Berman v. Parker
|Berman v. Parker|
|Berman et al v. Parker et al, 348 US 26 (Oct 1954)|
|Argued||Oct 19, 1954|
|Decided||Nov 22, 1954|
|Whether police power extends to aesthetic considerations|
|The court found that police power extends to aesthetic considerations on the grounds that police powers enables states and Congress to use their discretion to achieve their goals|
|Redevelopment Act of 1945|
Berman v. Parker involved the condemnation of commercial land for an area wide redevelopment plan in a southwestern section of Washington DC. The appellant in this case claimed that his commercial property was unconstitutionally taken under the due process and just compensation clauses of the Fifth Amendment. The appellants contended that because their property was commercial and not used for human habitation, it did not constitute a slum property and so could not be justifiably taken by the District. At issue was the scope of the Districts power to take properties under the Redevelopment Act of 1945, specifically if that power includes aesthetics..
The court determined that the District’s taking of the appellant’s property was constitutionally sound. The tenth amendment of the constitution reserves police power to the authority of the states or in this case, the Congress of the District of Columbia. Police power entitles Congress to “enact measures to preserve and protect the safety, health, welfare, and morals of the community.”. The court determined that the limits to police power are wide and within the discretion of the legislature.
The opinion states, “The concept of the public welfare is broad and inclusive. It is within the power of the legislature to determine that the community should be beautiful as well as healthy, spacious as well as clean, well-balanced as well as carefully patrolled. In the present case, the Congress and its authorized agencies have made determinations that take into account a wide variety of values. It is not for us to reappraise them. If those who govern the District of Columbia decide that the Nation's Capital should be beautiful as well as sanitary, there is nothing in the Fifth Amendment that stands in the way.”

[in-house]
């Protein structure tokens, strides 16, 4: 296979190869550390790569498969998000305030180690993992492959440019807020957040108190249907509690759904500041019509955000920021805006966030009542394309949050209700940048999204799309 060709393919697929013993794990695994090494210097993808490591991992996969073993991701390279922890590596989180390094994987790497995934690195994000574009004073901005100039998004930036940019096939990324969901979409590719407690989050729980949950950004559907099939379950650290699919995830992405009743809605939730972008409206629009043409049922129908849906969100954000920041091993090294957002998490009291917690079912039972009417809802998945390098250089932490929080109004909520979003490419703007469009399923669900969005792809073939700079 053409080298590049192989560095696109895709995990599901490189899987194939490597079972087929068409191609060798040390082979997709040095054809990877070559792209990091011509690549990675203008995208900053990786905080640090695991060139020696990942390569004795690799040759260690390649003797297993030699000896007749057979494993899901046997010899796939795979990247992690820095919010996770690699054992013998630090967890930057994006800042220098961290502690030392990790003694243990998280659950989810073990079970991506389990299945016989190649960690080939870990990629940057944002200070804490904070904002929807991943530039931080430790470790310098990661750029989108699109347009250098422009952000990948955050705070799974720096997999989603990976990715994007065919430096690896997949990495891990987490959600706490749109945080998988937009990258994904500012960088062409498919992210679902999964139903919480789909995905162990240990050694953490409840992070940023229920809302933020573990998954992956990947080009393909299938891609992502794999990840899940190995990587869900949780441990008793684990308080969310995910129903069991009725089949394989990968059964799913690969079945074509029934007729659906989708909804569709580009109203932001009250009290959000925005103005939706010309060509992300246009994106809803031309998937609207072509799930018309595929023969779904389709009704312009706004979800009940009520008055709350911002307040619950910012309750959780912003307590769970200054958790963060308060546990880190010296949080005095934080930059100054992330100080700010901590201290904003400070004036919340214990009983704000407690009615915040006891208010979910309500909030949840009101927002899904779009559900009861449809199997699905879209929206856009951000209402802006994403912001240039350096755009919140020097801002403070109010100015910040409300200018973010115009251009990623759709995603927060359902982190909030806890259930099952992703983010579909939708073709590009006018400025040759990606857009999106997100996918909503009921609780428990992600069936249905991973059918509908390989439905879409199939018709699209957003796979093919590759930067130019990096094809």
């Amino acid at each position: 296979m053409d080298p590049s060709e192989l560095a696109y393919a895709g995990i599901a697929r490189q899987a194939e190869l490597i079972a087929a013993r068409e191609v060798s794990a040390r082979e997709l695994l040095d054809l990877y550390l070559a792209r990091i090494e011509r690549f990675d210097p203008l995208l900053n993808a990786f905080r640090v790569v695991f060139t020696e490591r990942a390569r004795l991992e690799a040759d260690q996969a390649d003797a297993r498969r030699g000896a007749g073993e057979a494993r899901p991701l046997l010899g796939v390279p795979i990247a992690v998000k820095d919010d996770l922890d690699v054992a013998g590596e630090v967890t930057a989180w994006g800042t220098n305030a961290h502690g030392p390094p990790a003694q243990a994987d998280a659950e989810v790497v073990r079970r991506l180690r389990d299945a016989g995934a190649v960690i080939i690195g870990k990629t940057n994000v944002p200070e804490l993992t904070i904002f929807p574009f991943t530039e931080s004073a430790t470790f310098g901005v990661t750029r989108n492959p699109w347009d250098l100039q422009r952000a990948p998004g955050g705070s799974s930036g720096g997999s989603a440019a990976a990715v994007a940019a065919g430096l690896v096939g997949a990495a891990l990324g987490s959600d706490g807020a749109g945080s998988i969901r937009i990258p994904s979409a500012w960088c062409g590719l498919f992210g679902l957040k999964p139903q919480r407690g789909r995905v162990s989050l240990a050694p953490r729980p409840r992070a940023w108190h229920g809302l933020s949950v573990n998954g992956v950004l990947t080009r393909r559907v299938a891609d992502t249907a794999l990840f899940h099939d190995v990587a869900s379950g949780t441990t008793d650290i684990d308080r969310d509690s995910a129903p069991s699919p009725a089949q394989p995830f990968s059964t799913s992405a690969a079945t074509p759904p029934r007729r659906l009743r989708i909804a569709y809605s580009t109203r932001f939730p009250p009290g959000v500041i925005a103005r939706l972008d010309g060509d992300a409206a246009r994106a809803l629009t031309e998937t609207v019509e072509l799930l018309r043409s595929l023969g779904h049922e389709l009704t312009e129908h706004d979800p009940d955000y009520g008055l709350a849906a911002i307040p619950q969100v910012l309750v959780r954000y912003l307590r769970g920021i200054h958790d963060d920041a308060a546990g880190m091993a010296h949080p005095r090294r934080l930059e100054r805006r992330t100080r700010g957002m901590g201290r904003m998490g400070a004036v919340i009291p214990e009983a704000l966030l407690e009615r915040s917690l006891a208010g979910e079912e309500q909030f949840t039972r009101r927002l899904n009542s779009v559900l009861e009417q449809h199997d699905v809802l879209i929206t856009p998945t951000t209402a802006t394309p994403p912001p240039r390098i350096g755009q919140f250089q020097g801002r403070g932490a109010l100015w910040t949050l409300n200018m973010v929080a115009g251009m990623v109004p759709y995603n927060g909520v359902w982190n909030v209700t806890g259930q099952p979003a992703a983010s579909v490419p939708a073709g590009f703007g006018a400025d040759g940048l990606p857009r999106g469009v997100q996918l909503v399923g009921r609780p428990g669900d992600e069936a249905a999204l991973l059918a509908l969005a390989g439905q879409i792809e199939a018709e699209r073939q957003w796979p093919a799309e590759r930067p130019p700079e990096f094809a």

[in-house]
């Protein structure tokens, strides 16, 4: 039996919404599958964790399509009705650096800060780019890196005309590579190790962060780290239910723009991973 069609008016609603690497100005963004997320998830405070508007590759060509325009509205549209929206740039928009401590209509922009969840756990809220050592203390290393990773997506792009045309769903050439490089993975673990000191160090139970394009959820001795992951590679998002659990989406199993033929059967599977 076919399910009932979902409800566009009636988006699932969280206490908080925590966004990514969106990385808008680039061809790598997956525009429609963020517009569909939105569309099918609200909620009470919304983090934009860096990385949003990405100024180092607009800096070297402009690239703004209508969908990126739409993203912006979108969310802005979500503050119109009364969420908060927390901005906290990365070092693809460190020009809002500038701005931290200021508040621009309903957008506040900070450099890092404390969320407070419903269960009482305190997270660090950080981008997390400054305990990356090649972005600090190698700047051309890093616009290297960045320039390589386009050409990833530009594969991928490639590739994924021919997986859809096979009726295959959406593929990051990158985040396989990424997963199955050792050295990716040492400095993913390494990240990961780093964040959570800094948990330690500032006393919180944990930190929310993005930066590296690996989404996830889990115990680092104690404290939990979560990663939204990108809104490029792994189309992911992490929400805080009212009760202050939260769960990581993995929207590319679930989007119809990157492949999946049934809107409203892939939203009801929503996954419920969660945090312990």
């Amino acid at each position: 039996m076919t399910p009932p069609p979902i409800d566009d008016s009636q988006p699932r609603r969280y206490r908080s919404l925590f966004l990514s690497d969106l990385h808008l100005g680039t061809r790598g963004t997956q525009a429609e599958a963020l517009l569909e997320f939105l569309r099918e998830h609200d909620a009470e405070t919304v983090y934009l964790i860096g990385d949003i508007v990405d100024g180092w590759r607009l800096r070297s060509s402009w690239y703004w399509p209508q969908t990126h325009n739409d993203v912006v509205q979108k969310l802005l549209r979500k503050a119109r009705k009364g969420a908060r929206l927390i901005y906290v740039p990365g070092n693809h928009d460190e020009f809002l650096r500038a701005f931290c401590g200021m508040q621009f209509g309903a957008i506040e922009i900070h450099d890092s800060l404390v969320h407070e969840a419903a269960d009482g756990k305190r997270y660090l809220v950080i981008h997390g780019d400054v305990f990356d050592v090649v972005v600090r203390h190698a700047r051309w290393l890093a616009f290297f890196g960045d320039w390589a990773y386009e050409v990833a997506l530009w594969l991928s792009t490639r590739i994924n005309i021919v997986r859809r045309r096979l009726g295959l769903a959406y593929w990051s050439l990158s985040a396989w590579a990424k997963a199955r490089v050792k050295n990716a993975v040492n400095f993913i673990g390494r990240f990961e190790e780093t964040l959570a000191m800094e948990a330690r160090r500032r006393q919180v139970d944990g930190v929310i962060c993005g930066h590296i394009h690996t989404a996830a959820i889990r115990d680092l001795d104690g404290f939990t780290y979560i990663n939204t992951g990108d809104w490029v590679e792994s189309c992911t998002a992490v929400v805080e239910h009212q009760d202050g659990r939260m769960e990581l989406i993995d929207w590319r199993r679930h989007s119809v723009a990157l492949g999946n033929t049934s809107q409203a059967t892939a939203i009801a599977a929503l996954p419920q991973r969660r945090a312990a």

The court goes on to assert that once the action is within the confines of police power, it is within Congress’s discretion to determine the actions that it must take and the plan that it must implement to realize its goal. Under this deduction, Congress is authorized to take lands that are not residential for the purposes of a wider redevelopment plan that not only rids the area of slums but also institutes preventative measure to ensure that the area does not return to a blighted state. Congress is also free to use its discretion in determining whether the public’s best interest is served in using public or private enterprise. Once Congress is authorized to use police power, the particulars of the action they take are within their discretion.